China's Xi to take personal charge of pushing through reforms

BEIJING Mon Dec 30, 2013 4:38am EST

China's President Xi Jinping attends a meeting with former U.S. President Bill Clinton (not pictured) at the Great Hall of the People, in Beijing, November 18, 2013. REUTERS/Jason Lee

China's President Xi Jinping attends a meeting with former U.S. President Bill Clinton (not pictured) at the Great Hall of the People, in Beijing, November 18, 2013.

Credit: Reuters/Jason Lee

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BEIJING (Reuters) - Chinese President Xi Jinping will head a group steer economic and social reforms, the official Xinhua news agency said on Monday, underscoring his determination to push through change amid fears of resistance from vested interests.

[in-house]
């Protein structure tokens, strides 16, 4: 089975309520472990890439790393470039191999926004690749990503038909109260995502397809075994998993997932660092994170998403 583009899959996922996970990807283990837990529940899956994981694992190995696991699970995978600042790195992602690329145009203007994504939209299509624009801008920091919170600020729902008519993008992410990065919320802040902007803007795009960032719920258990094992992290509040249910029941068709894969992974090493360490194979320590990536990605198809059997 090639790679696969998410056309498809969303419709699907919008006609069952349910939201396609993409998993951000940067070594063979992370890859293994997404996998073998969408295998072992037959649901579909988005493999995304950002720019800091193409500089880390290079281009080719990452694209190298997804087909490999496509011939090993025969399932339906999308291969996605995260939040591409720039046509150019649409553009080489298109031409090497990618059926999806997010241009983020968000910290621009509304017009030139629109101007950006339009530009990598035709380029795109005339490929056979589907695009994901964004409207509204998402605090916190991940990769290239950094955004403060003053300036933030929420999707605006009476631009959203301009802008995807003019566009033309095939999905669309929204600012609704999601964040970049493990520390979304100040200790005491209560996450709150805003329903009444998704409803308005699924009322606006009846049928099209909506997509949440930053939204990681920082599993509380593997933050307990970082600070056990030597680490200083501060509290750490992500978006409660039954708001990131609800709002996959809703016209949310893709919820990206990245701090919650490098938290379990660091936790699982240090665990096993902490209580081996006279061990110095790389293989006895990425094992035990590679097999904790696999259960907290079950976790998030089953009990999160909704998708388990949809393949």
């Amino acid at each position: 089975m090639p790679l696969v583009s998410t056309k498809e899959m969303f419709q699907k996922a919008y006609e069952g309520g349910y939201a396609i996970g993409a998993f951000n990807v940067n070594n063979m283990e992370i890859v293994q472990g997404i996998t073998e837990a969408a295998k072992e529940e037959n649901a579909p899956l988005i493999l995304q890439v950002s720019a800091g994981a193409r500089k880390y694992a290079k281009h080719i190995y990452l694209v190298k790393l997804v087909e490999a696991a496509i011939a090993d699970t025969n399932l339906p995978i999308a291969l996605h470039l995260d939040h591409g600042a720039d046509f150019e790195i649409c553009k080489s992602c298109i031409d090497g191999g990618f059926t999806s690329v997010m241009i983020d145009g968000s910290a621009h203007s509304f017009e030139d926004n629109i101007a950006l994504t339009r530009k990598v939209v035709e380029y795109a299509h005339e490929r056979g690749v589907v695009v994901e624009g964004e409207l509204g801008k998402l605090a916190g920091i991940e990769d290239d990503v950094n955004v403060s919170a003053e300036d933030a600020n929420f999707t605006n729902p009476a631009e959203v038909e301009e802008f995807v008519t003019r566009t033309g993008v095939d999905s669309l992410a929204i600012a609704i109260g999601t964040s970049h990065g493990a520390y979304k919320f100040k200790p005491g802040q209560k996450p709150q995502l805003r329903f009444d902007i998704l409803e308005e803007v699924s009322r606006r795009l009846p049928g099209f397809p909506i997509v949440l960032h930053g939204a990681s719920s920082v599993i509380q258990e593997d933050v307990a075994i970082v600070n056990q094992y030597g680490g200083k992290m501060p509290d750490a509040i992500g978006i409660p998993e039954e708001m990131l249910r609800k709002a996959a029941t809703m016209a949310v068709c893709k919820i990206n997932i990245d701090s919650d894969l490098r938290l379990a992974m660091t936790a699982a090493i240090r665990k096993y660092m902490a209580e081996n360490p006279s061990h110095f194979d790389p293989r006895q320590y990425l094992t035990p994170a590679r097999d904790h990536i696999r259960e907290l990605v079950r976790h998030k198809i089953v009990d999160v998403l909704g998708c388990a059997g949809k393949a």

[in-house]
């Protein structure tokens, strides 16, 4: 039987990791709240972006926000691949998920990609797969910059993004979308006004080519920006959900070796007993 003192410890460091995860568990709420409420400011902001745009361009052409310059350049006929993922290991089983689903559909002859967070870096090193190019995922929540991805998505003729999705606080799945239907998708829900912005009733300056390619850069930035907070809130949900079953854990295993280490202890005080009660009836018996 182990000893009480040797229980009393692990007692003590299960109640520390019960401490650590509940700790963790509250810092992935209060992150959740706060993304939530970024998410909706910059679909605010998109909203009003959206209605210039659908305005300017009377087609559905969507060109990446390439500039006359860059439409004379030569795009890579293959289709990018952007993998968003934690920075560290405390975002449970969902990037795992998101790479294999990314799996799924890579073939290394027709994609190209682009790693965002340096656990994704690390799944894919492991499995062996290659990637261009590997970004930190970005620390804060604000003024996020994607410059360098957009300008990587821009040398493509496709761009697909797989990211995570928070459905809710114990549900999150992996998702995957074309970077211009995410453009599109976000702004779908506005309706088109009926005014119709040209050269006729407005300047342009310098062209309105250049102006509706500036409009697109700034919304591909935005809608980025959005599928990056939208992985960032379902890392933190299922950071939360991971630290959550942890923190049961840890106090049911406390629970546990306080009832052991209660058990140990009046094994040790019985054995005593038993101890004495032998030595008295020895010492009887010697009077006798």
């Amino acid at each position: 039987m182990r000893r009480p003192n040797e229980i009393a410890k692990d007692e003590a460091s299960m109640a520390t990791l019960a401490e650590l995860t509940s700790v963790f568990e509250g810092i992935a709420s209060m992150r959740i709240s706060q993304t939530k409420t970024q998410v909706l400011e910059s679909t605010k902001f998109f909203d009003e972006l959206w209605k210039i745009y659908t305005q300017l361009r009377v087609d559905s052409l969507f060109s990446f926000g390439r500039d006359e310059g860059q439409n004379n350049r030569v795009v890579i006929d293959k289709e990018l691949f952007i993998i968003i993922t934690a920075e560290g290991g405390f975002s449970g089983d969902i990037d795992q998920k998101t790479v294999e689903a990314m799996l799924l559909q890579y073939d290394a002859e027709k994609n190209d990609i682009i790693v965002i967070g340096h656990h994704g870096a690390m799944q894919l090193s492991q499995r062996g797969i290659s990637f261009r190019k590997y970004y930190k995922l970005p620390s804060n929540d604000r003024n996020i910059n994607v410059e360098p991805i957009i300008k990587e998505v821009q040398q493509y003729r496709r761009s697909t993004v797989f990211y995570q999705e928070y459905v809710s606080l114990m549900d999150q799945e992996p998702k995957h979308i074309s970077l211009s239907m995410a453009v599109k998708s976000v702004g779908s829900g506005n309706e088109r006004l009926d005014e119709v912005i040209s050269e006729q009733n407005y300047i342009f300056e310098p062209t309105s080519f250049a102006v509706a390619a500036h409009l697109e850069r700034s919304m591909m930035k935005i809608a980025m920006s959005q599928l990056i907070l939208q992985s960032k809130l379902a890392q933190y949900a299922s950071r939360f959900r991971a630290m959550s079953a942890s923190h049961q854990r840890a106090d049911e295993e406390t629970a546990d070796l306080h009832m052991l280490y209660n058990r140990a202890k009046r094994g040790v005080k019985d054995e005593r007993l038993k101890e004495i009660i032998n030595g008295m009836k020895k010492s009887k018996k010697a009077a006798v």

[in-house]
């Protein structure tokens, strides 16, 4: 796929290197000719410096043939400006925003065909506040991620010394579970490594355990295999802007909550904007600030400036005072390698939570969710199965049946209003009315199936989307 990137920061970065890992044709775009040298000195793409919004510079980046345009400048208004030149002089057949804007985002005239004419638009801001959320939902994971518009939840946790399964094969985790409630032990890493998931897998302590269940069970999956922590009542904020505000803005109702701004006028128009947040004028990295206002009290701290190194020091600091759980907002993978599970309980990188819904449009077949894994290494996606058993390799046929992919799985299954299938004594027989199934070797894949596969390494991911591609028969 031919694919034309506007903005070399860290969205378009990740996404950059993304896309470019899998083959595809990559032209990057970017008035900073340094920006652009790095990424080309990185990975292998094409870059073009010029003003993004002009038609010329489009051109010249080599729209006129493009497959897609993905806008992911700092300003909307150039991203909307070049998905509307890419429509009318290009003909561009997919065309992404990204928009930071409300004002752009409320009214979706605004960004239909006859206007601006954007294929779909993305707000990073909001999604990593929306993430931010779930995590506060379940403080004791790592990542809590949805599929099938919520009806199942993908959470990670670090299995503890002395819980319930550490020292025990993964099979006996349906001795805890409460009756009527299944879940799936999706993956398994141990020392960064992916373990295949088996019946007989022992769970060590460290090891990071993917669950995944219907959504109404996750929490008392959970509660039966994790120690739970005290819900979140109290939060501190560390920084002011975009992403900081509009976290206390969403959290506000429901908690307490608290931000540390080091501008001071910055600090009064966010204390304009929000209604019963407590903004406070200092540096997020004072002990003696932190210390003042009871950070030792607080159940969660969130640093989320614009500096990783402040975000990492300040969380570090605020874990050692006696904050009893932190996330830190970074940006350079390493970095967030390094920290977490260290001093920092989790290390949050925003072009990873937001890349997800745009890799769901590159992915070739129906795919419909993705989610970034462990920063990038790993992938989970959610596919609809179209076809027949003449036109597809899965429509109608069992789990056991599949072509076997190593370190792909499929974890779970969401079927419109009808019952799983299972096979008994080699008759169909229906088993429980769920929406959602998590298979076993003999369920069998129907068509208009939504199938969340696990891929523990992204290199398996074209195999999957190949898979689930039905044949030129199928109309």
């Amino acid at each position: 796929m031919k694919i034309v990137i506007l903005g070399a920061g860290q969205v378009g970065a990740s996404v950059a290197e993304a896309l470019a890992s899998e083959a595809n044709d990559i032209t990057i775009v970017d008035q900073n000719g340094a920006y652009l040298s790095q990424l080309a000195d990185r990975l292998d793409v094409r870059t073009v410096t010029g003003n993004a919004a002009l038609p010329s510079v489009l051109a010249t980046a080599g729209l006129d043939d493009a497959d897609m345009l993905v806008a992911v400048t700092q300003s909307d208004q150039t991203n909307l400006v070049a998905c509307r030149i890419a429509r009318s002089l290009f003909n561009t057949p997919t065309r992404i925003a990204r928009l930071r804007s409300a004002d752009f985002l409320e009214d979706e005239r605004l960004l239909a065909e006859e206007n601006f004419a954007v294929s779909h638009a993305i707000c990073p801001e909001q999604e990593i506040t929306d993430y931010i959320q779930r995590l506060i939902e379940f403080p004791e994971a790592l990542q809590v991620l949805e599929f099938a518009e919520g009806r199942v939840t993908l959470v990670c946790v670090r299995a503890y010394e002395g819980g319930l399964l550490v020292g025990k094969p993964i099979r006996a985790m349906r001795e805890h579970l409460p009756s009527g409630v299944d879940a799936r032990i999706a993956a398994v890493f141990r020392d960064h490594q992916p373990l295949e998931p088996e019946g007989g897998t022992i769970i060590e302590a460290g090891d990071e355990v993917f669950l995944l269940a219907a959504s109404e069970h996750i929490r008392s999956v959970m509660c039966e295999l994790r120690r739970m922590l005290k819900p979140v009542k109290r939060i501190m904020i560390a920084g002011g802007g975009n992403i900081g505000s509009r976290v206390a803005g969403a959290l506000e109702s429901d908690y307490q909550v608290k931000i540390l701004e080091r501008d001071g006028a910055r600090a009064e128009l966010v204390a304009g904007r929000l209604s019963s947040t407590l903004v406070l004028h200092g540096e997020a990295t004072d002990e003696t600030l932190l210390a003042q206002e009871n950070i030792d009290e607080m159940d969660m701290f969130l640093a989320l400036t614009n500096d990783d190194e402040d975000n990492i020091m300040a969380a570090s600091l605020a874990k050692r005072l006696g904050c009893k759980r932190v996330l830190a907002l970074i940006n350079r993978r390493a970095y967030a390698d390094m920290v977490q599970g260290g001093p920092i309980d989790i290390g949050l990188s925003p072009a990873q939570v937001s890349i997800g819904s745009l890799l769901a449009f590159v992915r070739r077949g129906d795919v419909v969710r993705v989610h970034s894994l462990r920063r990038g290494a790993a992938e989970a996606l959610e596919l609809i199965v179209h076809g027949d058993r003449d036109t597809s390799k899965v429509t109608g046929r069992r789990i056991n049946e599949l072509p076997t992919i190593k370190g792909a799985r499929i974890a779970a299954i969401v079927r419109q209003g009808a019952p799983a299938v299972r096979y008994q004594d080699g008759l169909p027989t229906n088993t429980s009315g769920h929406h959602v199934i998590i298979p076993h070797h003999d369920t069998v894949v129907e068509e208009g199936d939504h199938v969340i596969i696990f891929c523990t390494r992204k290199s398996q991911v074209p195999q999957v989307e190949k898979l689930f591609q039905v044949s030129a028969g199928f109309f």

China last month unveiled its boldest set of reforms in nearly three decades, relaxing its one-child policy and further freeing up markets in order to put the economy on a more stable footing.

The Communist Party pledged to let the market play a "decisive" role in the economy and said it would set up the group to steer the changes.

The announcement that Xi will take personal charge means the team will be more powerful than the State Commission for Restructuring the Economy, which drew up a reform blueprint that led to the shutdown of thousands of inefficient state-owned firms and the loss of millions of jobs in the 1990s.

The move could also ease market fears that promises of reform may not be matched with action in the face of resistance from vested interests, such as powerful state-owned companies.

There had been speculation that Premier Li Keqiang or Han Zheng, Shanghai's party chief, could head the leading group to plan and coordinate reforms among various state agencies.

(Reporting by China Economics Team; Writing by Kevin Yao; Editing by Nick Macfie)

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